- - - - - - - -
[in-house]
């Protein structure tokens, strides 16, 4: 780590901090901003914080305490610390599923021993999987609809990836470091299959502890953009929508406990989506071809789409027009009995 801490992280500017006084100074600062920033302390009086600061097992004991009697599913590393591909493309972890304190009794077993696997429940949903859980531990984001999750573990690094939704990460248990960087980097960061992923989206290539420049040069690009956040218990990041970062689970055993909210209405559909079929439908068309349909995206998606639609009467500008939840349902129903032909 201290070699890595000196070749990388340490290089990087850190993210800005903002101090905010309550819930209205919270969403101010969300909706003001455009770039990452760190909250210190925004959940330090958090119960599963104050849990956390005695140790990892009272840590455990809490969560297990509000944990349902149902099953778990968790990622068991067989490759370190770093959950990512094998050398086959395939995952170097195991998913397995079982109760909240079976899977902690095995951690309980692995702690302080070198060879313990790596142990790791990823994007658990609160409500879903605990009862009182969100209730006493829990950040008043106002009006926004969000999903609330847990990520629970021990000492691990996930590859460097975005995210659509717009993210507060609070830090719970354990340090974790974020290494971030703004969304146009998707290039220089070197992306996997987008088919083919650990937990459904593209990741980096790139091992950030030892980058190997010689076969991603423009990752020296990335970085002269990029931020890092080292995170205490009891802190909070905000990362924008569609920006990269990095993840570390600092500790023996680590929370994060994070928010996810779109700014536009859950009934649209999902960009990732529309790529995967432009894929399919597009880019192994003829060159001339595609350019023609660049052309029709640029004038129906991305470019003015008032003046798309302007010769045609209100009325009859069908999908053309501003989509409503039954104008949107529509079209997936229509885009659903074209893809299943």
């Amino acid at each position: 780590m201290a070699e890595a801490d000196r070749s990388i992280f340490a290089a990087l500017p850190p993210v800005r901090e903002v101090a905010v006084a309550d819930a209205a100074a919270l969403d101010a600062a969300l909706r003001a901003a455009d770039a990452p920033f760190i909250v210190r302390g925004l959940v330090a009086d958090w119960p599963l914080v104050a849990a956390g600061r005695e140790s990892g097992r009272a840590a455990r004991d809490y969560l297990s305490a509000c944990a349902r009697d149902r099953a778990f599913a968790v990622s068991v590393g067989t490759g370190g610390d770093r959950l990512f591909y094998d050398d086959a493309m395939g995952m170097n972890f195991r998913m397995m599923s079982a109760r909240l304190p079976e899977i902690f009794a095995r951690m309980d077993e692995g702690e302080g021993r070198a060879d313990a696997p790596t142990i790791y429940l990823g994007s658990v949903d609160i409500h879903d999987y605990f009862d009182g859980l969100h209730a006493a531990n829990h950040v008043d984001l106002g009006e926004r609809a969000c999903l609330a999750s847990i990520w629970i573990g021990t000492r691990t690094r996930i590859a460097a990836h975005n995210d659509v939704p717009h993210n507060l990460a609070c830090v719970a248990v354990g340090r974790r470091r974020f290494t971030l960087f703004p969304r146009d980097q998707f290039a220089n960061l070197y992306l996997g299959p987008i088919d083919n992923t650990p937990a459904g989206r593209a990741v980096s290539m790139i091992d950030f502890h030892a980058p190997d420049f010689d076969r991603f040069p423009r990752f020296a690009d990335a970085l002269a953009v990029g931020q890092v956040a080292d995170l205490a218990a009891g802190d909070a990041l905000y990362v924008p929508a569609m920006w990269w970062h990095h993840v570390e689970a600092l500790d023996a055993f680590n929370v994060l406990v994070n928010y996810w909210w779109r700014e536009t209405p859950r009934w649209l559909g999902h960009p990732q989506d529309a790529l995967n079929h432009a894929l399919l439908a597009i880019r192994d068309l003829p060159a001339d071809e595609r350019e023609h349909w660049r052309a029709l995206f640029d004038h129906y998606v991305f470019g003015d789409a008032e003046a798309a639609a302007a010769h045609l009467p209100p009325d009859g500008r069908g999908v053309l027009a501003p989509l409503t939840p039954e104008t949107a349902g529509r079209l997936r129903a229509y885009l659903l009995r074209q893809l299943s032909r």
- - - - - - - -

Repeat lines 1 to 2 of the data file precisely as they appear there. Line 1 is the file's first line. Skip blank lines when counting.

[in-house]
């Protein structure tokens, strides 16, 4: 780590901090901003914080305490610390599923021993999987609809990836470091299959502890953009929508406990989506071809789409027009009995 801490992280500017006084100074600062920033302390009086600061097992004991009697599913590393591909493309972890304190009794077993696997429940949903859980531990984001999750573990690094939704990460248990960087980097960061992923989206290539420049040069690009956040218990990041970062689970055993909210209405559909079929439908068309349909995206998606639609009467500008939840349902129903032909 201290070699890595000196070749990388340490290089990087850190993210800005903002101090905010309550819930209205919270969403101010969300909706003001455009770039990452760190909250210190925004959940330090958090119960599963104050849990956390005695140790990892009272840590455990809490969560297990509000944990349902149902099953778990968790990622068991067989490759370190770093959950990512094998050398086959395939995952170097195991998913397995079982109760909240079976899977902690095995951690309980692995702690302080070198060879313990790596142990790791990823994007658990609160409500879903605990009862009182969100209730006493829990950040008043106002009006926004969000999903609330847990990520629970021990000492691990996930590859460097975005995210659509717009993210507060609070830090719970354990340090974790974020290494971030703004969304146009998707290039220089070197992306996997987008088919083919650990937990459904593209990741980096790139091992950030030892980058190997010689076969991603423009990752020296990335970085002269990029931020890092080292995170205490009891802190909070905000990362924008569609920006990269990095993840570390600092500790023996680590929370994060994070928010996810779109700014536009859950009934649209999902960009990732529309790529995967432009894929399919597009880019192994003829060159001339595609350019023609660049052309029709640029004038129906991305470019003015008032003046798309302007010769045609209100009325009859069908999908053309501003989509409503039954104008949107529509079209997936229509885009659903074209893809299943």